Objections are currently getting accepted by Federal Bankruptcy Judge Steven Rhodes to Detroit Emergency Manager Kevyn Orr’s Plan of Adjustment. While highly-paid lawyers make formal filings in legalese, many of the city’s elderly pensioners are taking the time to compose hand-written letters to Rhodes.
Here is a sampling of what’s been filed so far:
Retired Detroit Water and Sewerage Employee Robert Cox pleads with the judge to keep in mind the rising costs of basic necessities and that the proposed 34 percent reduction in his benefits would cause financial hardships for him and his family.
Retiree David White is an octogenarian who worked for Detroit for a quarter of a century. His wife is also a retiree from the city. He explains to Rhodes that he and his wife did not cause the bankruptcy and at his age starting over is impossible. Therefore cutting their benefits would “be traumatic and devastating.”
Mattie Johnson, of Detroit, worked for the city for more than three decades. Johnson tells the court that the proposed reduction in benefits would become a shell game. If the pension is reduced, Johnson says she would have to seek other public benefits such as food stamps.
Elouis Abram tells the judge that between the loss of the pensioners’ health care plan and the proposed 34 percent benefit reduction, he does not know where to turn. Abram itemizes how much more he now has to pay for health care for his multiple medical conditions. Abram says he can’t believe how poorly senior citizens have been treated.
Retiree Joyce Johnson-Jones asks Rhodes for “mercy” when it comes to cutting retiree benefits. She attributes the loss of her house to previous cuts made by Mayors Kwame Kilpatrick and Dave Bing.
The 75-year-old Frances Teague tells the court that cuts to her pension would be devastating to her and her mentally challenged husband who suffers from dementia. She points out that many people make career choices based on benefits to be received later in life.
Objection letters pulled from here: http://www.kccllc.net/detroit/document/list/3666?nh=1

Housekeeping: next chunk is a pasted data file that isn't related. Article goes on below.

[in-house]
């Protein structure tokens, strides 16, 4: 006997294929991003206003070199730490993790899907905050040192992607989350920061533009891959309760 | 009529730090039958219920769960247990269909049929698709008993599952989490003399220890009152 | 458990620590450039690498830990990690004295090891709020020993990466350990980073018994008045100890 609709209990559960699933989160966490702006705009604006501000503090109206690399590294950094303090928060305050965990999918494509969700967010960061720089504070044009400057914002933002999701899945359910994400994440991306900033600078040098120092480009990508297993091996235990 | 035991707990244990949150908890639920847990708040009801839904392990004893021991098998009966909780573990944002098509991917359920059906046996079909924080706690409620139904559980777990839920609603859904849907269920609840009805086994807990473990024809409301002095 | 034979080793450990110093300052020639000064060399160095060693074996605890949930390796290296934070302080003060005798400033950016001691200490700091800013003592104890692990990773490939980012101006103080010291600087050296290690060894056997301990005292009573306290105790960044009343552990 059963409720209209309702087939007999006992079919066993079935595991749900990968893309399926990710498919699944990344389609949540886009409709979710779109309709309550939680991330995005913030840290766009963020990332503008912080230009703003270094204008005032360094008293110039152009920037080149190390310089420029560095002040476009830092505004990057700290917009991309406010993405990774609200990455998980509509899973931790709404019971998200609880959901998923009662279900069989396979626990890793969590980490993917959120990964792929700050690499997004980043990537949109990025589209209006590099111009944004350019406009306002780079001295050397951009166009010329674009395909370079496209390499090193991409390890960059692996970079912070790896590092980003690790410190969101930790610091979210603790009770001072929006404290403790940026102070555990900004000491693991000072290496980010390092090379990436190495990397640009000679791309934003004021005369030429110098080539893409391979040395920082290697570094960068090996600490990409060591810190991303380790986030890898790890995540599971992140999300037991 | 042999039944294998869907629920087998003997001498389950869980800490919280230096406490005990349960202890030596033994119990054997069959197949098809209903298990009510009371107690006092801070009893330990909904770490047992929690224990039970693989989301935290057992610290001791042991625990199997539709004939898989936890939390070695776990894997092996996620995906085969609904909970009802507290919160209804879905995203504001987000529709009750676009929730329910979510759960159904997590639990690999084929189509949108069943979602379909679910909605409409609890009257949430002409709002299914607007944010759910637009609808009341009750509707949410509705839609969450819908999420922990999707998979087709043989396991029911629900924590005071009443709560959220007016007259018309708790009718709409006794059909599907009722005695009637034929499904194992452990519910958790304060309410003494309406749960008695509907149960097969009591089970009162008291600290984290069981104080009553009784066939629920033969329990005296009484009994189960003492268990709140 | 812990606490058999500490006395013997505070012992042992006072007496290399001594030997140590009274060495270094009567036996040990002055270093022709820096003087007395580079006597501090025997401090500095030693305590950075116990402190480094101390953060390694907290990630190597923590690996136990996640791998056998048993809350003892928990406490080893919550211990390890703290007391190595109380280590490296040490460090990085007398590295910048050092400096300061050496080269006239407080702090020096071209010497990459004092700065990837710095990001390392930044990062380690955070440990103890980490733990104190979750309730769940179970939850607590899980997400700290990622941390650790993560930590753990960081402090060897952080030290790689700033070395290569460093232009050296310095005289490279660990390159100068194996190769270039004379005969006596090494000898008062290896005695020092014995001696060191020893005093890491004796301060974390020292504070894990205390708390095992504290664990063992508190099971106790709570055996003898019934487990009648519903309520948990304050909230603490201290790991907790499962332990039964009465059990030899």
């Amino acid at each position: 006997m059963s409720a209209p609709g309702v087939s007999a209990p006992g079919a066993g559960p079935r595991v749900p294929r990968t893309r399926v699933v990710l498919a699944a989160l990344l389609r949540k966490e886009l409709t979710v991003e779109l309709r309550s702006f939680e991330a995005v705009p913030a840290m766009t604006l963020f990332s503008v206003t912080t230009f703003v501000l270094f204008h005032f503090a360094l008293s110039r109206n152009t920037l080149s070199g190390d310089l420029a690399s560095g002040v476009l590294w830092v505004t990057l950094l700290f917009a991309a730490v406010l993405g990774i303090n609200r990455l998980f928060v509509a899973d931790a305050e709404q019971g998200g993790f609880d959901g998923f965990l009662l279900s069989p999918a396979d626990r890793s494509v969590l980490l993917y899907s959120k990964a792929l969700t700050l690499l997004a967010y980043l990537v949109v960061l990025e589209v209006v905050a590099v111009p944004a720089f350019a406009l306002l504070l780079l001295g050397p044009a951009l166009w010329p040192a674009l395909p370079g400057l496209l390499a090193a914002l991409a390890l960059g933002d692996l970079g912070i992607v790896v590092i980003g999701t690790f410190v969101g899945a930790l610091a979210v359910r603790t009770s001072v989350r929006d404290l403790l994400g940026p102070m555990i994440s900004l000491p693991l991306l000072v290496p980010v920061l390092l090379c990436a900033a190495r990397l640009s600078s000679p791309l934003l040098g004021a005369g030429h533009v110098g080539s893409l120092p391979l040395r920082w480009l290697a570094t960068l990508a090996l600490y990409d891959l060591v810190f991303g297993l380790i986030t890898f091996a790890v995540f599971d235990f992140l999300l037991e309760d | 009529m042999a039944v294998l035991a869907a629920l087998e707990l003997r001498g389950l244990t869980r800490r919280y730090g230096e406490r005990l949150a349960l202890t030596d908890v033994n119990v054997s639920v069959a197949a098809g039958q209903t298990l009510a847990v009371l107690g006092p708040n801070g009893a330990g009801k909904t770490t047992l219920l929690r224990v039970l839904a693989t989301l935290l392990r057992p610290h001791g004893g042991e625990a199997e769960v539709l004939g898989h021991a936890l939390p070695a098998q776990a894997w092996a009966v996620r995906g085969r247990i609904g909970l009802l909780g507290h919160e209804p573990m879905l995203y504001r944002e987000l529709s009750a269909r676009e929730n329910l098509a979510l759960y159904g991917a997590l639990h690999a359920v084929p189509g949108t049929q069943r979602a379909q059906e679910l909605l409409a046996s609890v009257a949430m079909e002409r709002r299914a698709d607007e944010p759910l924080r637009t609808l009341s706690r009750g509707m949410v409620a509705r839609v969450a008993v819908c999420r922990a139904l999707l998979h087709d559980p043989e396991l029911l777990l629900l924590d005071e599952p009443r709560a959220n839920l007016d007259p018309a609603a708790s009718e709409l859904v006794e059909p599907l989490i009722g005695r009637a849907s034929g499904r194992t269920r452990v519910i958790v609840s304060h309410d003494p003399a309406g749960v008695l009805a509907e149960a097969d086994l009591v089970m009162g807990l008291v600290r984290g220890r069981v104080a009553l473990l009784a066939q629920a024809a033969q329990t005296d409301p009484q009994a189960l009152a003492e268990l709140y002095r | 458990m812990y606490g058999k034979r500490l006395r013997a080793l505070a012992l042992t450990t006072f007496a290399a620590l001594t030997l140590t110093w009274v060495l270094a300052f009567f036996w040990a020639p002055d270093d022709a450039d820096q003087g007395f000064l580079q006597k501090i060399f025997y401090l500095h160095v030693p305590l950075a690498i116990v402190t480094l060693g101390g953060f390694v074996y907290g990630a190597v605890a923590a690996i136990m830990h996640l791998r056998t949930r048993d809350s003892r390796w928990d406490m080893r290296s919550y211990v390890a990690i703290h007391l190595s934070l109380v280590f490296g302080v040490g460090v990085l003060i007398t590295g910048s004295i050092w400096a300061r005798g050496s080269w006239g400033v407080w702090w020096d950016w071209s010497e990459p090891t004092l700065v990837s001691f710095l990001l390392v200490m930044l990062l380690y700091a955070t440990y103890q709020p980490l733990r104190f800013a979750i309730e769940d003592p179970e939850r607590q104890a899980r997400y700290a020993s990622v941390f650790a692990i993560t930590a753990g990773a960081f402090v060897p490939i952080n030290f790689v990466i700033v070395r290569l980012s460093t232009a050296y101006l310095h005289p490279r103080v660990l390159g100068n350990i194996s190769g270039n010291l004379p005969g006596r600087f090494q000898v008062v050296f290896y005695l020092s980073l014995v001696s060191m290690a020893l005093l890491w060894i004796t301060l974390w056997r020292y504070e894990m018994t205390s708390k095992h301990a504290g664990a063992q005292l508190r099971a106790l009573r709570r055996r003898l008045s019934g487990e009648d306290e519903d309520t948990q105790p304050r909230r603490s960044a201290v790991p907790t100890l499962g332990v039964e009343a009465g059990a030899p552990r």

Detroit Emergency Manager Kevyn Orr’s office has released a statement about the city’s Plan of Adjustment and Disclosure Statement filed today in U.S. Bankruptcy Court.
Here’s what the city considers the highlights of the plan:
* Devotes $1.5 billion over 10 years to capital improvements, blight removal and equipment and technology upgrades.
* During the next five years, up to $500 million of the $1.5 billion will go toward blight removal.
* Proposes 20 percent payment to unsecured, non-retiree creditors in the form of new securities from the city and a pledge to increase that if the city’s finances improve.
* Assumes $465 million from third-party donors and the Detroit Institute of Arts toward the pension funds over two decades, subject to city and pension fund agreement and conditions.
* Includes Gov. Rick Snyder’s proposal to send $350 million of state money to Detroit over 20 years.
* Allows that if police and fire pensioners agree to the plan and there is some settlement with the state, they could receive more than 90 percent of their pensions with the elimination of cost-of-living allowances. General retirees cold receive in excess of 70 percent of their pensions after elimination of cost of living allowances.
* Moves current city employees into defined benefit plans.
In other development, mediations continue toward agreements with key creditors in the process overseen by Chief U.S. District Judge Gerald Rosen. Talks are ongoing for the interest-rate, pension debt swaps agreement as well as the future of the Detroit Water and Sewerage Department.
Was Detroit even eligible to file for bankruptcy?
Today the 6th Circuit Court of Appeals agreed to answer that question, raised by a group of pensioners. The panel in Cincinnati said it would hear the group’s appeal which is a challenge to the December decision from Bankruptcy Judge Steven Rhodes who ruled Detroit was authorized to pursue its landmark bankruptcy case.
For the time being, the 6th Circuit is not expediting the appeal.
“It’s definitely an encouraging development in the case. The 6th Circuit in its order said that the issues in the petition relevant to eligibility warranted direct appeal primarily because they are a matter of such public importance,” says Ryan Plecha, an attorney representing retired city workers including police and fire.
Plecha says there is no timeline for the appeal process set. He and other attorneys representing city employees will continue mediation talks with the city while their appeal of the bankruptcy. “Uncertainty remains as to what the ultimate decision or ruling will be,” he says. ‘This is a very promising event.”
Here is the pensioners’ petition for permission to appeal: